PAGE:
Looking back on 2019
American Chestnut preservation a reality at Homeplace
As many folks know, Homeplace in conjunction with the Kentucky Chapter of the American Chestnut Foundation and other stakeholders is establishing an American Chestnut mother tree orchard at the farm. This orchard will be a repository for locating local American Chestnut seedlings to secure our local American Chestnut genetics for research and for seed production.
Adair County is blessed to have the largest American Chestnut in Kentucky located just outside the city limits of Columbia. This tree is a survivor of the blight which killed most every American Chestnut and has a unique resistance to the blight. That resistance is being researched and samples of its DNA are held in cold storage for research purpose Several of us are currently systematically searching the woodlots, fence rows, and wooded drainage's around this tree for other root sprouts or survivors. These pictures of the iconic old chestnut were taken by Dr. Jennifer Koplow, a professor at Eastern Kentucky University, during one of these American Chestnut safaris.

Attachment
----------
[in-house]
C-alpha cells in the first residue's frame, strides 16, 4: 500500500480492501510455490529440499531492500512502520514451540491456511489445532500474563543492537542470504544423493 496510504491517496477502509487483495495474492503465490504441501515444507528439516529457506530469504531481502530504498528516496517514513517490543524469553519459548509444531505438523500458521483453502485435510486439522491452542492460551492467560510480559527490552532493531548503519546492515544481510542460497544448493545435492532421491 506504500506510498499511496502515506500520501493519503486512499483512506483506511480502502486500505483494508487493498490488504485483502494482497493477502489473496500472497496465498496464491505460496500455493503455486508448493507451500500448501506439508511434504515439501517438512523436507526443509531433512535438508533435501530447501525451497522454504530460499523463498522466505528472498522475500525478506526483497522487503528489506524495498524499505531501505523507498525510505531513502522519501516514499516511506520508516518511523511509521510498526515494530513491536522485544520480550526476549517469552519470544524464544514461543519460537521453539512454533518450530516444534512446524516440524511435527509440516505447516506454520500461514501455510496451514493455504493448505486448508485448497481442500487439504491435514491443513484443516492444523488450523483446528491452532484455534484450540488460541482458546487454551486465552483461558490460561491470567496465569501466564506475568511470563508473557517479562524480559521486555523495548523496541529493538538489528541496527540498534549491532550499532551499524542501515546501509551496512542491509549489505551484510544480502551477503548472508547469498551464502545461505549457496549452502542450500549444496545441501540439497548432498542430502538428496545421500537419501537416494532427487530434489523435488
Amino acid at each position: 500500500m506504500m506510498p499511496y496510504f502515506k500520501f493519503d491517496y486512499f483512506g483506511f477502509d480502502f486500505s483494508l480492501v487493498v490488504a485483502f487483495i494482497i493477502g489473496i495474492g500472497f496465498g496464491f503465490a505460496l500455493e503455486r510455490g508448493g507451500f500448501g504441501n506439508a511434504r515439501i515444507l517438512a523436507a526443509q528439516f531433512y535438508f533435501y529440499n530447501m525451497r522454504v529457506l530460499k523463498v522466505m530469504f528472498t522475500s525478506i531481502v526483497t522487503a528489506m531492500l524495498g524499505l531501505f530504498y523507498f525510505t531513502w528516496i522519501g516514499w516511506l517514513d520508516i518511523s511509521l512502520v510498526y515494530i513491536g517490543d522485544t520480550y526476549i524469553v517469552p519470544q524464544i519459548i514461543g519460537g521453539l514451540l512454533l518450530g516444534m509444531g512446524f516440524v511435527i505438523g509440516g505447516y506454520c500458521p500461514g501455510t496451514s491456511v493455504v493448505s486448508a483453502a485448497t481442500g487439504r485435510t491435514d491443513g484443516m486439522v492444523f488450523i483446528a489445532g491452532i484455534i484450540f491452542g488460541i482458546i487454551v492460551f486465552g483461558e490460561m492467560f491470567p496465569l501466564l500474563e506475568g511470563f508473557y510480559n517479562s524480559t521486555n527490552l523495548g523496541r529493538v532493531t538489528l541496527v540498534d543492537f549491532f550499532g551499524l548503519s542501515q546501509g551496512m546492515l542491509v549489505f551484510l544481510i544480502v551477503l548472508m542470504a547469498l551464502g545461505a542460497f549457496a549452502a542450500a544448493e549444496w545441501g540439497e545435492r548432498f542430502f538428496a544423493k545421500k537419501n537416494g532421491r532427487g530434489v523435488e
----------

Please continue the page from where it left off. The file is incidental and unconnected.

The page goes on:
This old American Chestnut, located in Adair County, is 42 inches in diameter 5 feet above the ground. This view is looking up the trunk and evidence of a lighting strike from years ago can be clearly seen. Also, notice the dead limbs and twigs which have been killed by the blight.
The burrs (seed pods) seen here unfortunately have no viable seed in them. American Chestnut will not self-pollinate and since there are no more trees in close proximity, the burrs are empty.
Many of the tree’s blooms were pollinated by hand with pollen from Kentucky, Tennessee and Virginia and will produce viable seed inside the bags seen on the tree. These seeds will be germinated at Bernheim Forest this winter and the seedlings will be planted at Homeplace next Spring. We will be looking for volunteers to help. (3-3-20)